Alternately, you might want to consider replacing your old TV with one of the many TVs out there that have Netflix connectivity built-in as well as HDMI ports for future expansion.
posted by eschatfische at 9:51 AM on December 26, 2011

I got a roku 2 xd for Christmas, and am watching The Fog via Netflix right now. The unit came with a composite cord, but not HDMI, though the port is there. Works pretty damned great. Syncing with your online Netflix account is a breeze. I did have to move the box around a bit to get a good signal from the wireless router, and am considering hardwiring the box, but I'm impressed so far.
posted by MrMoonPie at 11:05 AM on December 26, 2011

The only other thing to remember if that even if you buy another Xbox, you still have to pay for an Xbox Live Gold membership to use Netflix, which is another $60/year.

So I'd definitely consider something that's not an an Xbox, and Roku sounds like a win.
posted by Nelsormensch at 11:26 AM on December 26, 2011

my roommate has netflix running on our ps3 (no 'gold membership' required), which has composite and hdmi output (also it plays blu-ray discs...the xbox doesnt). i'm using hdmi on the 1080p flat-screen tv that i got last year after my old tube set caught fire (literally! good times!)...wasn't expecting to enjoy hdtv so much (particularly love the graphics in games), but i love it, and it seems most flat-screen tvs these days have netflix baked right in...
my advice? treat yourself and hit those after-christmas sales and replace the whole set...lcd flat-screens use a fraction of the electricity as a tube set, it looks a ton better, and you won't even need an extra box (appleTV, roku, xbox, whatever)...consider the savings on that when looking at prices...
posted by sexyrobot at 12:22 PM on December 26, 2011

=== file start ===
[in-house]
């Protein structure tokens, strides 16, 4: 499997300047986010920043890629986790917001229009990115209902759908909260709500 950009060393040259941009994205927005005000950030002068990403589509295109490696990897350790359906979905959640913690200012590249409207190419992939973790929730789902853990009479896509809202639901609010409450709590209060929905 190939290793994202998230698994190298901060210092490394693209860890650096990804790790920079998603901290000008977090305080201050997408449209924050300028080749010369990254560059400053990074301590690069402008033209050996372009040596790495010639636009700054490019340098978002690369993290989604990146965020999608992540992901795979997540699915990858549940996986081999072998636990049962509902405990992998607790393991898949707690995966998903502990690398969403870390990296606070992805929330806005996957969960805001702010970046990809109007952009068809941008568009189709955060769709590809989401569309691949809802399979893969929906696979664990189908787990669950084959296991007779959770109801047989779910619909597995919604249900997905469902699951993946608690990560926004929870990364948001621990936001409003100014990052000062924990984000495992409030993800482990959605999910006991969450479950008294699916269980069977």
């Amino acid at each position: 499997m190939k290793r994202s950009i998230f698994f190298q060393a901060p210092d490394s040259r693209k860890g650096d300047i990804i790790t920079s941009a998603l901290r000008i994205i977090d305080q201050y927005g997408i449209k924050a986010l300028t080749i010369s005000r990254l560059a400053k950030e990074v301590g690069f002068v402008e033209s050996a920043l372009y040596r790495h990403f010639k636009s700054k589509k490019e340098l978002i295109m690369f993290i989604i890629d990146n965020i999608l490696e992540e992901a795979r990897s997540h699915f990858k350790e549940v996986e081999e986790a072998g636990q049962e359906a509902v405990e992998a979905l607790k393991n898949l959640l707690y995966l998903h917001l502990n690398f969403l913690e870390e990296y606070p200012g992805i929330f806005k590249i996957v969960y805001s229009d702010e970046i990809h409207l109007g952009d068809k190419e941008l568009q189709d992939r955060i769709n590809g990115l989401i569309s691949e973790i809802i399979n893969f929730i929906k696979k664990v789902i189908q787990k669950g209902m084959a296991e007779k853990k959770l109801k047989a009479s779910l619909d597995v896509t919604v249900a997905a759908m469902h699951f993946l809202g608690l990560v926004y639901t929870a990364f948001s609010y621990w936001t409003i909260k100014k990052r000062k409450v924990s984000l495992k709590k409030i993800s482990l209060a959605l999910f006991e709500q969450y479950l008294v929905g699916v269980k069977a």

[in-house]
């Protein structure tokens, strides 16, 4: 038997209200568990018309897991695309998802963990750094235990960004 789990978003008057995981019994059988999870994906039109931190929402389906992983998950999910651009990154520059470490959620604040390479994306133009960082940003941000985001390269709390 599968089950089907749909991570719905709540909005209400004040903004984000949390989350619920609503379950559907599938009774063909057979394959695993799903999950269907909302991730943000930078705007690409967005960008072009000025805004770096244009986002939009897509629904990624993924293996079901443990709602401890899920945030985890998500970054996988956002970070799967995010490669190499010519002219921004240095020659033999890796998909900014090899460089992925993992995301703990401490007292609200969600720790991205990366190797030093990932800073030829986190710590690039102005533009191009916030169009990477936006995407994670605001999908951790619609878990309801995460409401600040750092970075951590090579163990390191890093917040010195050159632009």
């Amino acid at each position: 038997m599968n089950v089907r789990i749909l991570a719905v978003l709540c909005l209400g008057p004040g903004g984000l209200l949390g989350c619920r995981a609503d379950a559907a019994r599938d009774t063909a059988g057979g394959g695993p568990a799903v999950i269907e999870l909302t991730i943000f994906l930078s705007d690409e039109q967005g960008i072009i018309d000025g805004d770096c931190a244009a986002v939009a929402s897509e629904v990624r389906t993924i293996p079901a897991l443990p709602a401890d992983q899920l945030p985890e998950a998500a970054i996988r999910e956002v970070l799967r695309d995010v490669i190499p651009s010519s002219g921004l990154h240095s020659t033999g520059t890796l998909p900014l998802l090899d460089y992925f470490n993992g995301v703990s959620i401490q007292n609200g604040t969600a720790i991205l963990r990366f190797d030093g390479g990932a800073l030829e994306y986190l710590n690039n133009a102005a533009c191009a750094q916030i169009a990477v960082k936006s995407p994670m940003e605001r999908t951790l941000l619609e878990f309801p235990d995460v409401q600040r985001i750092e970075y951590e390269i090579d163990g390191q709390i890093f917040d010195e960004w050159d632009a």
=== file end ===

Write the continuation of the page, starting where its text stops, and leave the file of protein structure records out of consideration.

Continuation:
oh, also, if u do go that route, i have heard not-great things about google tv (complicated, not as much content (the networks and hulu are all still skittish about their licencing deals and etc...)...havent tried it myself though...
also 3D...if that interests u at all...looks rad on a big friend has it...the 3d games on the ps3 are pretty awesome...
posted by sexyrobot at 12:28 PM on December 26, 2011

and just fyi...never buy an hdmi cable at a store...'that's where they get you'
$30 in stores, $5 online
posted by sexyrobot at 12:36 PM on December 26, 2011

as noted, all new Rokus come with a cable for the proprietary composite output port on the box. if you need more connectivity options, the older non-Roku 2 (N1000) Roku boxes have even more - component video (Y/Pb/Pr + red/white audio) as well as composite (yellow video + red/white audio) and HDMI options. you'd probably have to hit eBay for one like that, though.
posted by mrg at 5:39 PM on December 26, 2011

Samsung sells a $99 blu-ray player that has Netflix, pandora, and a bunch of other apps. It's the same platform built into their TVs.
posted by jeffamaphone at 6:53 PM on December 26, 2011

If you buy a Roku, you will want to get one of the first generation models. The second generation do NOT have S-Video.

It is really difficult to find any "net media center" type devices that do S-Video anymore, which is annoying to those of us with TVs whose only connections are that or Composite (BLEAGH).

My impression from looking around is that HDMI-to-S-Video conversion is fraught with peril -- although I've been thinking of breaking down and doing just that, rather than trying to build my own HTPC with an antique graphics card.

(Also if HDMI carries sound, you need to convert not only the video portion but the sound to left/right audio cable connections.)
posted by Harvey Kilobit at 12:48 AM on December 27, 2011

Check also into WDTVs (along the same lines as Roku) - we have them and use them for Netflix and they are great.
posted by getawaysticks at 5:48 AM on December 27, 2011

« Older Who wrote "To out-[Person] [Person]"?   |   How can a father leave his family yet remain a... Newer »
This thread is closed to new comments.